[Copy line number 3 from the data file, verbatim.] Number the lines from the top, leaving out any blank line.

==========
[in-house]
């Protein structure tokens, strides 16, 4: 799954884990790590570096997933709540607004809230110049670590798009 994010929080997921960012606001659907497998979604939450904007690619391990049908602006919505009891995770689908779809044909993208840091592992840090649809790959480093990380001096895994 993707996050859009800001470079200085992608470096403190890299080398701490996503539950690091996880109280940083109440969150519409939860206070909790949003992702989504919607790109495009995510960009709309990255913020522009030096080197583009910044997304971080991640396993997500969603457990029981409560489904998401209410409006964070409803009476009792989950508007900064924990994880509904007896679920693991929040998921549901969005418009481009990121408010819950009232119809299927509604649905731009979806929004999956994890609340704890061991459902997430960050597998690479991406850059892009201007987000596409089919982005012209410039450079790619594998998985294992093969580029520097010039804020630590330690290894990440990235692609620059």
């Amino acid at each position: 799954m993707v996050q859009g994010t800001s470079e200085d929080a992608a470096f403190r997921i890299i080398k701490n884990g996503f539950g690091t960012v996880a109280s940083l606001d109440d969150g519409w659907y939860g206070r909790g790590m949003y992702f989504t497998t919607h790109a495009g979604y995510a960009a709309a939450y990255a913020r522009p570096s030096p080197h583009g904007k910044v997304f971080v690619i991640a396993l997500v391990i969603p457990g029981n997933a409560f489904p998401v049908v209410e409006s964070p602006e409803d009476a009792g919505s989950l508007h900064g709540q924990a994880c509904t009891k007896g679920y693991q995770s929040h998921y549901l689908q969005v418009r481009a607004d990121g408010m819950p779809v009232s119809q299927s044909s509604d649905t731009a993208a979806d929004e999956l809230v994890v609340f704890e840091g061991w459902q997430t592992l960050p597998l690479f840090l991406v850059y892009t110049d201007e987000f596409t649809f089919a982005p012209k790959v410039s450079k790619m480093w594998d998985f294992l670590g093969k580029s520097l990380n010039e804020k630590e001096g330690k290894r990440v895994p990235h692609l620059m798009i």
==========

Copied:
């Amino acid at each position: 799954m993707v996050q859009g994010t800001s470079e200085d929080a992608a470096f403190r997921i890299i080398k701490n884990g996503f539950g690091t960012v996880a109280s940083l606001d109440d969150g519409w659907y939860g206070r909790g790590m949003y992702f989504t497998t919607h790109a495009g979604y995510a960009a709309a939450y990255a913020r522009p570096s030096p080197h583009g904007k910044v997304f971080v690619i991640a396993l997500v391990i969603p457990g029981n997933a409560f489904p998401v049908v209410e409006s964070p602006e409803d009476a009792g919505s989950l508007h900064g709540q924990a994880c509904t009891k007896g679920y693991q995770s929040h998921y549901l689908q969005v418009r481009a607004d990121g408010m819950p779809v009232s119809q299927s044909s509604d649905t731009a993208a979806d929004e999956l809230v994890v609340f704890e840091g061991w459902q997430t592992l960050p597998l690479f840090l991406v850059y892009t110049d201007e987000f596409t649809f089919a982005p012209k790959v410039s450079k790619m480093w594998d998985f294992l670590g093969k580029s520097l990380n010039e804020k630590e001096g330690k290894r990440v895994p990235h692609l620059m798009i």